By Paul Homewood
Sam Ashworth-Hayes loses his head over a couple of days of hot weather!
The combination of ’40°C temperatures‘ and ‚England‘ feels about as natural a pairing as ‚English football‘ and ‚winning‘; God simply did not intend the two to go together as they did this week. And although it feels odd to have to point it out, there’s nothing conservative about believing climate change isn’t a problem. Turning England’s green and pleasant land into scorched savanna should not really be on the manifesto of the least important backbencher, let alone anyone with an aspiration to influence policy.
This message has yet to penetrate the cranial shielding of some MPs. Sir John Hayes told the Daily Telegraph we found ourselves in ‚a cowardly new world where we live in a country where we are frightened of the heat. It is not surprising that in snowflake Britain, the snowflakes are melting‘. Sir Christopher Chope came out swinging on similar lines, observing that the government ’seems to be creating a lot of unnecessary anxiety…we should adapt to our climate as we have done in the past‘. And speaking for Ulster, the DUP’s Sammy Wilson criticised the ‚hysteria‘ about ‚a couple of warm days‘, arguing the public would prefer the government focused on avoiding adding to ‚expensive climate policies which are already costing them a fortune‘.
Now, I will admit that 125,000 years ago hippopotamuses, lions, and elephants happily roamed the landscape which would eventually become London. But surely not even the most ardent advocate of a return to a bygone era would recommend reverting to a time before Homo Sapiens managed to make Britain inhabitable by killing off all the irritating megafauna.
Being relaxed about the runway at RAF Brize Norton melting, as it was reported to have done on Monday, is fundamentally unconservative. To love England is to love its weather, as frustrating, changeable, grey, and damp as it can be: if nothing else, it’s a vital habitat for the critically endangered medium-pace swing bowler, unable to survive in the harsh conditions of southern test pitches.
British meteorological patriotism demands summers that are suitable for cricket, loafing, and open air productions of Shakespeare, the sort of weather where you bring a coat ‘just in case’. Having lived in Australia, I can’t in good faith recommend it as a habitat suitable for mammals (lizards are, of course, fine).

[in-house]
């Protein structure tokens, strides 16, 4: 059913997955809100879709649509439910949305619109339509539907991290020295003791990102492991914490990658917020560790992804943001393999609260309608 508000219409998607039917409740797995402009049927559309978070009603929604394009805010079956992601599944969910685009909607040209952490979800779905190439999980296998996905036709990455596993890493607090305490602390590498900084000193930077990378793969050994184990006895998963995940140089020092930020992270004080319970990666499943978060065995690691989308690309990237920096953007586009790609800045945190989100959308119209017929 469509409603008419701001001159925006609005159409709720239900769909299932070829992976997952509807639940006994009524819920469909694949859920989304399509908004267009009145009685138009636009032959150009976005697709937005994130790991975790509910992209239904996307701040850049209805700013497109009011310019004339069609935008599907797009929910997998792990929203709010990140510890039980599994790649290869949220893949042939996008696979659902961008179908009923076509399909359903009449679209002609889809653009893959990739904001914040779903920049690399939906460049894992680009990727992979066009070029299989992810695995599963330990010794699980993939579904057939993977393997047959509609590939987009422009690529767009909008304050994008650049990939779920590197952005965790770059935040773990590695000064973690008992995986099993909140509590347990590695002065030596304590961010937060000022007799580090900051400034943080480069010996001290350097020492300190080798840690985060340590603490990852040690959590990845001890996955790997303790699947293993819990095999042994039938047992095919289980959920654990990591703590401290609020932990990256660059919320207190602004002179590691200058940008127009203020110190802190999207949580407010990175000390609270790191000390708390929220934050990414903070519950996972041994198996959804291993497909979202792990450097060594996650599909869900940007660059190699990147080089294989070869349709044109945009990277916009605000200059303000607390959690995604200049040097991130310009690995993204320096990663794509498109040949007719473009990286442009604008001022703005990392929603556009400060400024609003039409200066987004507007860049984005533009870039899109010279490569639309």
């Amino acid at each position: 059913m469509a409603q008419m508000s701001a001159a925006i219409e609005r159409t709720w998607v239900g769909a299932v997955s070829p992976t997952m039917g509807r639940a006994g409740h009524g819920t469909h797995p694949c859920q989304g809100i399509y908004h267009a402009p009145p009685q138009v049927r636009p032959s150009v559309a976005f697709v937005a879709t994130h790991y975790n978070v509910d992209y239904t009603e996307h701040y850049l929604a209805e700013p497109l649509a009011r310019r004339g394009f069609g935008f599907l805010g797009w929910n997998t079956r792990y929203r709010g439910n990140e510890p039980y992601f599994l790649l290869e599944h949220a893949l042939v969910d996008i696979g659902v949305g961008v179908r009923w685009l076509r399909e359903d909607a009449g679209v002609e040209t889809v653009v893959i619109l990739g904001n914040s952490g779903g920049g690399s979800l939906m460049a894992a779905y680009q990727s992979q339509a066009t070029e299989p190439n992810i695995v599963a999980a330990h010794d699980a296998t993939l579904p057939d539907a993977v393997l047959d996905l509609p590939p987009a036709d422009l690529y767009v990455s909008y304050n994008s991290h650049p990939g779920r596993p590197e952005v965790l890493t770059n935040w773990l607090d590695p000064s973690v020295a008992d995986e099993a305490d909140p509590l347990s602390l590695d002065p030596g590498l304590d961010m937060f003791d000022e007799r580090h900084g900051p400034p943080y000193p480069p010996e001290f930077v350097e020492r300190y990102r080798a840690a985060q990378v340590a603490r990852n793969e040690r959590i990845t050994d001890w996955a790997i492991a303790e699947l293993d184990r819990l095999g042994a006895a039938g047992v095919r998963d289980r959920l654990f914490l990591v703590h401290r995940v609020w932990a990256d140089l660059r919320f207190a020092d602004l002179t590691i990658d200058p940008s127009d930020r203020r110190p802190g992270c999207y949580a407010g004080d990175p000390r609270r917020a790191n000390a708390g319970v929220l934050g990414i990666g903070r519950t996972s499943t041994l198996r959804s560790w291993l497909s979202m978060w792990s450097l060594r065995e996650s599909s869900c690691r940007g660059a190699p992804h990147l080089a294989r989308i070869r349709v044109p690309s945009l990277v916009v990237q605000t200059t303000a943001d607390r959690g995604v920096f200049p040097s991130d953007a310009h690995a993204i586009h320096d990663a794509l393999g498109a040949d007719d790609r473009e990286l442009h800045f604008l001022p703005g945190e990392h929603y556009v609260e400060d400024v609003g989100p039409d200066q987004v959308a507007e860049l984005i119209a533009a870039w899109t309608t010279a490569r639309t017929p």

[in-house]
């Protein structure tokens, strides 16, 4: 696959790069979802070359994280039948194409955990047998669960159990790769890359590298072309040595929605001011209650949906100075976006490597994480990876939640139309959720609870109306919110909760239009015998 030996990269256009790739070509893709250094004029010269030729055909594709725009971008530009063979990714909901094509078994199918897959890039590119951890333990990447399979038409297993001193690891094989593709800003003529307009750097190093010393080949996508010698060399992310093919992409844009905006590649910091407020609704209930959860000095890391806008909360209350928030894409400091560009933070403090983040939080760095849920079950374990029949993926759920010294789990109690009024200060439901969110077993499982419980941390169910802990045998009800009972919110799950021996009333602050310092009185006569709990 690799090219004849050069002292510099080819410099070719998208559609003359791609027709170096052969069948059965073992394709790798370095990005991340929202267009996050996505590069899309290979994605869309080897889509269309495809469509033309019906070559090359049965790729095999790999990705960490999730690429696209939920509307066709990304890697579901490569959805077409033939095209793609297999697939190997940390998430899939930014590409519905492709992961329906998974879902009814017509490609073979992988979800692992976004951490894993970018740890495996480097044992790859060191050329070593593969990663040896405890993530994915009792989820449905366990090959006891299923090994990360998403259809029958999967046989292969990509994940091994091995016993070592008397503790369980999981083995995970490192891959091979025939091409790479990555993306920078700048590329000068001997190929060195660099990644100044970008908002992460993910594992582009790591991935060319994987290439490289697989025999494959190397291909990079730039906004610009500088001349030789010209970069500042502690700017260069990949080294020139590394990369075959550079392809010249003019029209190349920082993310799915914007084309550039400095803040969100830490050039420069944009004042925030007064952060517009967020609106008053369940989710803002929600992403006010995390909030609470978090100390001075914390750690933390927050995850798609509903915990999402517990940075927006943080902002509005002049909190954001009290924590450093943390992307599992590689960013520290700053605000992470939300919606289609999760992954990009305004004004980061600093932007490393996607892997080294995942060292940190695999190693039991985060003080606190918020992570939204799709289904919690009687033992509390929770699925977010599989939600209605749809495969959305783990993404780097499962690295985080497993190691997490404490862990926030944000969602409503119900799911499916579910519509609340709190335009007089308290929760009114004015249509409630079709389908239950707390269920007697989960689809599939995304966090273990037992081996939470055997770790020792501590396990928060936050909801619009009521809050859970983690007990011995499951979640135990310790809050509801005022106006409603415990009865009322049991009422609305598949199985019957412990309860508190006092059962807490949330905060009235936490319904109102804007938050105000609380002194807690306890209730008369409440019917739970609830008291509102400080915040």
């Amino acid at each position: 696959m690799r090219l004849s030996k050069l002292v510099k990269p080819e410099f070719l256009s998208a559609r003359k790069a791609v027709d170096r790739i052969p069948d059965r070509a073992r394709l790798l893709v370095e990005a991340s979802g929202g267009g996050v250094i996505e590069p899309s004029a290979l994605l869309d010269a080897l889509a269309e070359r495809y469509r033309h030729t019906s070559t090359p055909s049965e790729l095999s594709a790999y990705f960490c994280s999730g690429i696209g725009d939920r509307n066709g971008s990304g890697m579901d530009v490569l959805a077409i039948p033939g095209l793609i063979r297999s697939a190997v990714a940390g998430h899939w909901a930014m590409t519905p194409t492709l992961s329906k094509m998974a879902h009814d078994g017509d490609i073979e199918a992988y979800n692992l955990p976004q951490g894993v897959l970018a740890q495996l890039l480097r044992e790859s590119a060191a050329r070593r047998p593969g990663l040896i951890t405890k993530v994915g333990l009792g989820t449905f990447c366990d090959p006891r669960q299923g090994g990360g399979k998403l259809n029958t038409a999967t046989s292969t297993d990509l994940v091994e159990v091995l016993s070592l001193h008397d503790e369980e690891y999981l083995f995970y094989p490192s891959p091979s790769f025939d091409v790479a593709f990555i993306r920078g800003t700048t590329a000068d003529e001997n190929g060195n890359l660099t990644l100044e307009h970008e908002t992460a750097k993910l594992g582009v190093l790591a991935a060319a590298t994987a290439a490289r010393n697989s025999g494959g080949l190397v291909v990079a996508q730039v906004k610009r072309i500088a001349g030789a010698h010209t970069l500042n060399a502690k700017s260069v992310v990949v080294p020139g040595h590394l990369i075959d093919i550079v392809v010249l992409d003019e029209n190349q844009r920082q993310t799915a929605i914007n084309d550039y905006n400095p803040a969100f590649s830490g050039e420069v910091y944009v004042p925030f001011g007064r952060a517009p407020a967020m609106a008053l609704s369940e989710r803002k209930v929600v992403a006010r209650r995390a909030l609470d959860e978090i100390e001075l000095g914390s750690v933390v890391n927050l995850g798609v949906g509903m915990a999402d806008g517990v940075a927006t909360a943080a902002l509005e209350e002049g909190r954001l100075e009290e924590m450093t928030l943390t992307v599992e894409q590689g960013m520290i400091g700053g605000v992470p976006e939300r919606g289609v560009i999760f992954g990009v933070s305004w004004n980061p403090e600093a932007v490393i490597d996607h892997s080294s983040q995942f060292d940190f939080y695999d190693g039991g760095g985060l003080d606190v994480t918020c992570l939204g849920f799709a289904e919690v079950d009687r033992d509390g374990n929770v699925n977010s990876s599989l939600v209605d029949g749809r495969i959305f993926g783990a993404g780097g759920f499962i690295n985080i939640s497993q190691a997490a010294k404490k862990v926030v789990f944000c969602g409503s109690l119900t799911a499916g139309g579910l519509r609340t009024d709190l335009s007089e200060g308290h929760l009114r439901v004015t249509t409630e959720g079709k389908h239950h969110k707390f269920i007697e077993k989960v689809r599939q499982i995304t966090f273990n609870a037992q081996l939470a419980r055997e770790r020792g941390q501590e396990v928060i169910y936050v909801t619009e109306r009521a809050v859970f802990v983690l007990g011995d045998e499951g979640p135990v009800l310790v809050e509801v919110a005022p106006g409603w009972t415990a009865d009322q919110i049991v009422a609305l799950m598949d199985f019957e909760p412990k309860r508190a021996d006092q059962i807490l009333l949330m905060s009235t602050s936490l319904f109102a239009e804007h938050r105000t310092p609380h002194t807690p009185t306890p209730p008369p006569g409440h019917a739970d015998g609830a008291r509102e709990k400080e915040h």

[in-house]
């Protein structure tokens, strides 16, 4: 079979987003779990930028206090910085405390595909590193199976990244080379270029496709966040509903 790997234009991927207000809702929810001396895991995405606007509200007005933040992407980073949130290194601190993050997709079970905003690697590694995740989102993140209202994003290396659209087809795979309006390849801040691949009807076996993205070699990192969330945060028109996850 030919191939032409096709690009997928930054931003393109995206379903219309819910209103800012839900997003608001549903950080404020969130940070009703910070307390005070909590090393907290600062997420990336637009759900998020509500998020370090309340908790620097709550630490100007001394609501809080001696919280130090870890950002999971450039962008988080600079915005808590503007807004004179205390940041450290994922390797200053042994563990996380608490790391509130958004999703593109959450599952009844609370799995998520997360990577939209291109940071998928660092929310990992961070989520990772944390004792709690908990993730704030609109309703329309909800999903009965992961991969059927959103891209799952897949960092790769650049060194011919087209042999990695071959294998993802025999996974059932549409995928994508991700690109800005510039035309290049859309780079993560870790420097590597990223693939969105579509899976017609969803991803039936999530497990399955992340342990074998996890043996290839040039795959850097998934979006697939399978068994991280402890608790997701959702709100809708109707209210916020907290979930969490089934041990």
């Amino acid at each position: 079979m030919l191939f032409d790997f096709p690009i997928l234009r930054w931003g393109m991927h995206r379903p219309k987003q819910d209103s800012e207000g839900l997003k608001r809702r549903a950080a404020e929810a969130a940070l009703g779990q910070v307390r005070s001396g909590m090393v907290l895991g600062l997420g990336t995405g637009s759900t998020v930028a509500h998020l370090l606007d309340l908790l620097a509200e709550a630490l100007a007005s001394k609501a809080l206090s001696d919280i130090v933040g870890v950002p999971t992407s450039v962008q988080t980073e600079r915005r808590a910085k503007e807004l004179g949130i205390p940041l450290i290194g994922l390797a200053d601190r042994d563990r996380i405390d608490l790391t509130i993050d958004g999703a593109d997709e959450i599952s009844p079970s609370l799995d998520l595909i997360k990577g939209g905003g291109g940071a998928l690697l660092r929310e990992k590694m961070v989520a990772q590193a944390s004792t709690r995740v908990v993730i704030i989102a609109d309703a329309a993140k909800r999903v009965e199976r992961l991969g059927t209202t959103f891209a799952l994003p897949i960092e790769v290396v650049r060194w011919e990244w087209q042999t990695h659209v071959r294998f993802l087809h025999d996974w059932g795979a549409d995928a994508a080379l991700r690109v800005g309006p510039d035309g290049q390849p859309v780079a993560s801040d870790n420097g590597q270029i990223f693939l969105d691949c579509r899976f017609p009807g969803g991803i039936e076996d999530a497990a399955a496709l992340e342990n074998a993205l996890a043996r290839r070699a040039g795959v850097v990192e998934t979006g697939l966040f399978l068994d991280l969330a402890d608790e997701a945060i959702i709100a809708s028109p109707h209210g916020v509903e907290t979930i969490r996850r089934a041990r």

Yet in refusing to face up to the changing climate, it’s difficult to shake a suspicion that some Tory MPs are acutely aware that the people who make or break them – the party members – are on average 57 years old. As the Tory MP Chris Skidmore has pointed out, ‚when you cast the question as net zero by 2050, probably 90 per cent of them will be dead‘.
But while this ‘all for one, and all for me’ attitude may define the Tory party’s approach to issues as varied as housing, pensions, climate policy, and social care funding, that doesn’t mean they should extent this attitude to climate change. A smarter version of this argument came from Craig Mackinlay, who noted that even under the assumption rising heat is due to human activity ‚I can hardly see that spending £3 trillion or more can be good value or will do anything at all beyond being a costly ‘virtue-signal’. Better, I’d have thought, to spend on adaptation to a changing climate.‘
Smarter, but still not correct. The UK is admittedly quite a small share of global emissions. We don’t have the capability to fix this problem unilaterally. Then again, most countries don’t: outside of the top three polluters (China, America, and India), not a single country makes it to a five per cent share. While the top three rack up 50 per cent of carbon emissions, that still leaves 50 per cent scattered across the rest of the world. If we want those countries to do their bit, we need to do ours. As any economist will tell you, sustaining cooperation in a repeated game means that you don’t ‘defect’; saying your emissions don’t matter while insisting other countries lower theirs might make your industry more competitive, but it also incentivises them to behave in the same way.
Much better to do our part, work with other countries, build interconnectors across Europe and to the Sahara, tile the landscape with wind turbines – Britain got rich in part because it realised early on wind and water could be used to do physical work – and go gung ho on small nuclear reactors and storage. Make energy cheap and abundant, and watch growth go gangbusters. The alternative resigned attitude towards climate change won’t do for a party that calls itself conservative.
Scorched savanna? Where does he get this rubbish from? It has certainly been a dry year so far, but we have had many other years in the past which have been much drier. The driest start to the year was actually way back in 1929, (followed incidentally by the wettest October to January on record):
And two days of hot weather are not climate change, nor have they altered the landscape, as he ludicrously claims.
As for the “changeable, grey, and damp” weather that is a “vital habitat” for medium swing bowlers, I am pleased to say that normal service has been resumed:
And with the weather back to normal, I think we can safely discount any imminent invasion by hippopotamuses, lions, and elephants!
He claims that “ the resigned attitude towards climate change won’t do for a party that calls itself conservative”.
But it is certainly not “conservative” to impose massive climate taxes on the public, it is not “conservative” to ban the sale of petrol cars, it is not “conservative” to force houseowners to pay out £20,000 to buy heat pumps and insulation, and it is not “conservative” to impose draconian regulations and controls on how we live our personal lives.
via NOT A LOT OF PEOPLE KNOW THAT
JULY 25, 2022